I recently received a provocative email from James Allison, a retired Professor of Psychology, suggesting an approach to the elimination of gerrymandering that I had never contemplated.
After noting the Supreme Court’s unconscionable refusal to find extreme gerrymandering a constitutional violation (ruling 5/4 that partisan gerrymandering was a “political question” best left to the political process!), Allison quoted a recent proposal for just such a political solution.
In a recent op-ed in the Washington Post, Lee Hamilton, William S. Cohen and Alton Frye served notice: Although partisan gerrymanders may lie beyond the reformist reach of federal courts, and beyond the conscience of gerrymandering statehouse legislators, they are well within the grasp of Congress (July 17, 2020). Specifically, the House can “refuse to seat a state delegation achieved through excessive gerrymandering.” They propose to gauge the amount of gerrymandering in terms of the difference between the number of districts won by each party and its share of the statewide popular vote. They take the example of North Carolina’s 2018 elections, where Republicans won 50% of the popular vote for House members, but 77% of the state’s 13 seats. And the gerrymandering authors of those maps came right out and confessed proudly that their motive was to guarantee their party’s supermajority control.
The constitutional basis for direct Congressional oversight is in Article 1, Section 5, which says that “each House shall be the judge of the Elections, Returns and Qualifications of its own Members.” It has been used, albeit rarely, to exclude representatives chosen under questionable election procedures. And it was used after the Civil War against state intimidation of black voters and unconstitutional election laws.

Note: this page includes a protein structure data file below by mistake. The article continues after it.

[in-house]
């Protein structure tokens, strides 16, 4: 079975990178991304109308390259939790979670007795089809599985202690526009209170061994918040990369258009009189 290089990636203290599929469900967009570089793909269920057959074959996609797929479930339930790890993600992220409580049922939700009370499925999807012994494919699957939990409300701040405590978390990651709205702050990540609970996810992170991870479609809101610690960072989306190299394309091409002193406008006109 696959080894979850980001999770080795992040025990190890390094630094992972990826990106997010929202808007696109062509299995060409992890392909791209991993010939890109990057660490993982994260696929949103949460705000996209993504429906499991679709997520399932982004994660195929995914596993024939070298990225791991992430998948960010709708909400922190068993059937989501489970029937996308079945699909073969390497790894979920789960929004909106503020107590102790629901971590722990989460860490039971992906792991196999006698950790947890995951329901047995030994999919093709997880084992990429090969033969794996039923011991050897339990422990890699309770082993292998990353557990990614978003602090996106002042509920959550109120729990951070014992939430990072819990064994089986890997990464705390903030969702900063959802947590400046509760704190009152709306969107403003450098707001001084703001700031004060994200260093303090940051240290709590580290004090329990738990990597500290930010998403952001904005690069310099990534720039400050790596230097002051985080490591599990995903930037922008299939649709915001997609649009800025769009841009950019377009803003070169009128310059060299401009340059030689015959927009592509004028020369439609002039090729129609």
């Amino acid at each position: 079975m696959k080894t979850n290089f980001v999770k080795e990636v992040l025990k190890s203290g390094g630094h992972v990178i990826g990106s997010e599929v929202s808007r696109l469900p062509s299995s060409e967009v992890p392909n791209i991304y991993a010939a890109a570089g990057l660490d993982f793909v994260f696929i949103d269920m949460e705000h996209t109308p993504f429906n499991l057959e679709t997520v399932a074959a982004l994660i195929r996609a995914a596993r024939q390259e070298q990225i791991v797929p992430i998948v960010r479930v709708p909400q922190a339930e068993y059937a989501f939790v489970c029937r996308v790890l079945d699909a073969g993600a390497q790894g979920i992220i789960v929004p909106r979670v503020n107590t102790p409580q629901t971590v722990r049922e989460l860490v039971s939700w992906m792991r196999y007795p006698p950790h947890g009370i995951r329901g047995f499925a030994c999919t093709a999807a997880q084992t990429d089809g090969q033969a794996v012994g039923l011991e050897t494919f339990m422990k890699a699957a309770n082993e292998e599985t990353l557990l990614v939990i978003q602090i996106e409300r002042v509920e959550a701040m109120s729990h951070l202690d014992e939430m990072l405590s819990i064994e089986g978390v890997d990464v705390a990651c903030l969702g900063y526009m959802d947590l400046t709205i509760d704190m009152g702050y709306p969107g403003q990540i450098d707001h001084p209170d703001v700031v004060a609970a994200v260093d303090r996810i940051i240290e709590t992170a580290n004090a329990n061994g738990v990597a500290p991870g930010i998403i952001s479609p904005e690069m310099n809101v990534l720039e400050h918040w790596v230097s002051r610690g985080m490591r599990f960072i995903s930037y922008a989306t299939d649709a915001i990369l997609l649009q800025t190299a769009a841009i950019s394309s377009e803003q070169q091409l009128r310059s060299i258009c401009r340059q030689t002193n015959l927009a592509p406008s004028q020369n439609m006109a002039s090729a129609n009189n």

There are a couple of obvious problems with this solution. One of those– political abuse of the power to deny delegations a seat–can probably be prevented by carefully crafted legislation. The other, as Allison points out, is how a determination is made that extreme gerrymandering has occurred.
For a number of years, the lack of a reliable “standard”–that is, a tested and dependable method for determining that disproportionate results were attributable to partisan redistricting and not simply to the voting sentiments of constituents–was the Supreme Court’s excuse for not addressing the issue. In the most recent case, however, that excuse no longer applied; in Rucho v. Common Cause, the Court was supplied with statistical tests developed by scholars for just that purpose. One test–called the “efficiency gap” was based on a calculation of “wasted votes.” Wasted’ votes are those cast for a losing candidate or for a winning candidate beyond what he or she needed — divided by the total number of votes cast.
I personally prefer the tests developed by Sam Wang at Princeton. Be that as it may, there are now indisputably accurate statistical tests available to determine whether the number of votes cast translate fairly into the number of seats won.
Allison cites Robert X. Browning and Gary King, “Seats, Votes and Gerrymandering: Estimating Representation and Bias in State Legislative Redistricting.” Law and Policy, Vol. 9, No. 3, July, 1987 for the proposition that this approach to determining the fairness of electoral results isn’t new. I have personally done a fair amount of research into partisan redistricting, and written a couple of academic articles on the subject, and I can confirm the accuracy of this assertion.
The virtue of this approach, as Allison notes, is that– if adopted by Congress– its potential threat alone could create a powerful incentive toward nationwide redistricting reform.
If America truly cares about fair and equal representation–an open question in a country that makes it hard rather than easy to cast a ballot–this is an approach worth considering. It should be one more agenda item to be taken up by a (fingers crossed!) Democratic House and Senate.